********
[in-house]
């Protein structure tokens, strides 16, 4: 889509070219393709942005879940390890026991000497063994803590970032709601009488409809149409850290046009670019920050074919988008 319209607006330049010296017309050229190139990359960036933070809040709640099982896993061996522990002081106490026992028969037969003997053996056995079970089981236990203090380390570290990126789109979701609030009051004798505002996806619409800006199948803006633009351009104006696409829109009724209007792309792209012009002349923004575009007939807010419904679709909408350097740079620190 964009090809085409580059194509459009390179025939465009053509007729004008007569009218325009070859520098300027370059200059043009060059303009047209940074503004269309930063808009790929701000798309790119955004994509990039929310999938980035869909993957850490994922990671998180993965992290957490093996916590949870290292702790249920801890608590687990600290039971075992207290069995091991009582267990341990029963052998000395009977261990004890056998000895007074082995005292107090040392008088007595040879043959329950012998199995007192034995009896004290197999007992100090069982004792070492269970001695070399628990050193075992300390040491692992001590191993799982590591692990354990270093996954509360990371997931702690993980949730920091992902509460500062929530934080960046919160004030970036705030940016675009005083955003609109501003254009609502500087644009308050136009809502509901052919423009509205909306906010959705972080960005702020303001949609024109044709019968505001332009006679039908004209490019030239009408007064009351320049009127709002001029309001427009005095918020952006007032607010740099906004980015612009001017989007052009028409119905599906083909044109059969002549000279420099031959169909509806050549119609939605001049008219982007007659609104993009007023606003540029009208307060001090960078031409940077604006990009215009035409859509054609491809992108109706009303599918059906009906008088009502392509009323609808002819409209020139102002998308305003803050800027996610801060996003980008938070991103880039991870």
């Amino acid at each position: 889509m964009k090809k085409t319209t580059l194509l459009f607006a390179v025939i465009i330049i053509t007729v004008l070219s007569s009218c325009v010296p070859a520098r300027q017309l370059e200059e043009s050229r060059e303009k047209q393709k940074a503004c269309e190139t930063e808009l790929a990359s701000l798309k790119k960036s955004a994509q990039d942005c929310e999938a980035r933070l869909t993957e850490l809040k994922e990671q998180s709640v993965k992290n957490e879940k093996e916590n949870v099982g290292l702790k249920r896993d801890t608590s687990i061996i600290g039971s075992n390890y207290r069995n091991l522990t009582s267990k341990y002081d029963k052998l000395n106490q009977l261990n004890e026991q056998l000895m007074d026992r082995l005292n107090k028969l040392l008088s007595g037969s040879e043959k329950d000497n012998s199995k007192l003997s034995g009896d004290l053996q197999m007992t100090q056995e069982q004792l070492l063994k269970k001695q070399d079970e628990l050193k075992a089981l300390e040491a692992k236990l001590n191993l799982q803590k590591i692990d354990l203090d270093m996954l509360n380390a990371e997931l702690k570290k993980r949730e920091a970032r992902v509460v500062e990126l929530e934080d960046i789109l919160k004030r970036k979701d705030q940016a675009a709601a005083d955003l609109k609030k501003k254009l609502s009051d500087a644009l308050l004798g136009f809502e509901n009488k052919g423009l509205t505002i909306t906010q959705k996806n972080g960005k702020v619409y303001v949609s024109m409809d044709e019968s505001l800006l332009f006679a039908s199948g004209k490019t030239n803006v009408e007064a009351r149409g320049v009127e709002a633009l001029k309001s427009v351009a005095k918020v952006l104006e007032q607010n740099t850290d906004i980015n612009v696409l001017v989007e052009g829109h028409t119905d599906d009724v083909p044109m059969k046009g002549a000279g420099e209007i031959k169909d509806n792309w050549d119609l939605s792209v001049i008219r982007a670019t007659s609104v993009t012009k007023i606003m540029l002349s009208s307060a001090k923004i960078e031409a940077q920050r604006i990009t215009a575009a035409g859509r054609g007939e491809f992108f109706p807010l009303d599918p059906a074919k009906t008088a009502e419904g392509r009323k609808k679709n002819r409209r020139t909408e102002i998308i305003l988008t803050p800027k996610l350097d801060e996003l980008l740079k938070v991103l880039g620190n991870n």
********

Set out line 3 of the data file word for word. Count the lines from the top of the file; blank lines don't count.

């Amino acid at each position: 889509m964009k090809k085409t319209t580059l194509l459009f607006a390179v025939i465009i330049i053509t007729v004008l070219s007569s009218c325009v010296p070859a520098r300027q017309l370059e200059e043009s050229r060059e303009k047209q393709k940074a503004c269309e190139t930063e808009l790929a990359s701000l798309k790119k960036s955004a994509q990039d942005c929310e999938a980035r933070l869909t993957e850490l809040k994922e990671q998180s709640v993965k992290n957490e879940k093996e916590n949870v099982g290292l702790k249920r896993d801890t608590s687990i061996i600290g039971s075992n390890y207290r069995n091991l522990t009582s267990k341990y002081d029963k052998l000395n106490q009977l261990n004890e026991q056998l000895m007074d026992r082995l005292n107090k028969l040392l008088s007595g037969s040879e043959k329950d000497n012998s199995k007192l003997s034995g009896d004290l053996q197999m007992t100090q056995e069982q004792l070492l063994k269970k001695q070399d079970e628990l050193k075992a089981l300390e040491a692992k236990l001590n191993l799982q803590k590591i692990d354990l203090d270093m996954l509360n380390a990371e997931l702690k570290k993980r949730e920091a970032r992902v509460v500062e990126l929530e934080d960046i789109l919160k004030r970036k979701d705030q940016a675009a709601a005083d955003l609109k609030k501003k254009l609502s009051d500087a644009l308050l004798g136009f809502e509901n009488k052919g423009l509205t505002i909306t906010q959705k996806n972080g960005k702020v619409y303001v949609s024109m409809d044709e019968s505001l800006l332009f006679a039908s199948g004209k490019t030239n803006v009408e007064a009351r149409g320049v009127e709002a633009l001029k309001s427009v351009a005095k918020v952006l104006e007032q607010n740099t850290d906004i980015n612009v696409l001017v989007e052009g829109h028409t119905d599906d009724v083909p044109m059969k046009g002549a000279g420099e209007i031959k169909d509806n792309w050549d119609l939605s792209v001049i008219r982007a670019t007659s609104v993009t012009k007023i606003m540029l002349s009208s307060a001090k923004i960078e031409a940077q920050r604006i990009t215009a575009a035409g859509r054609g007939e491809f992108f109706p807010l009303d599918p059906a074919k009906t008088a009502e419904g392509r009323k609808k679709n002819r409209r020139t909408e102002i998308i305003l988008t803050p800027k996610l350097d801060e996003l980008l740079k938070v991103l880039g620190n991870n």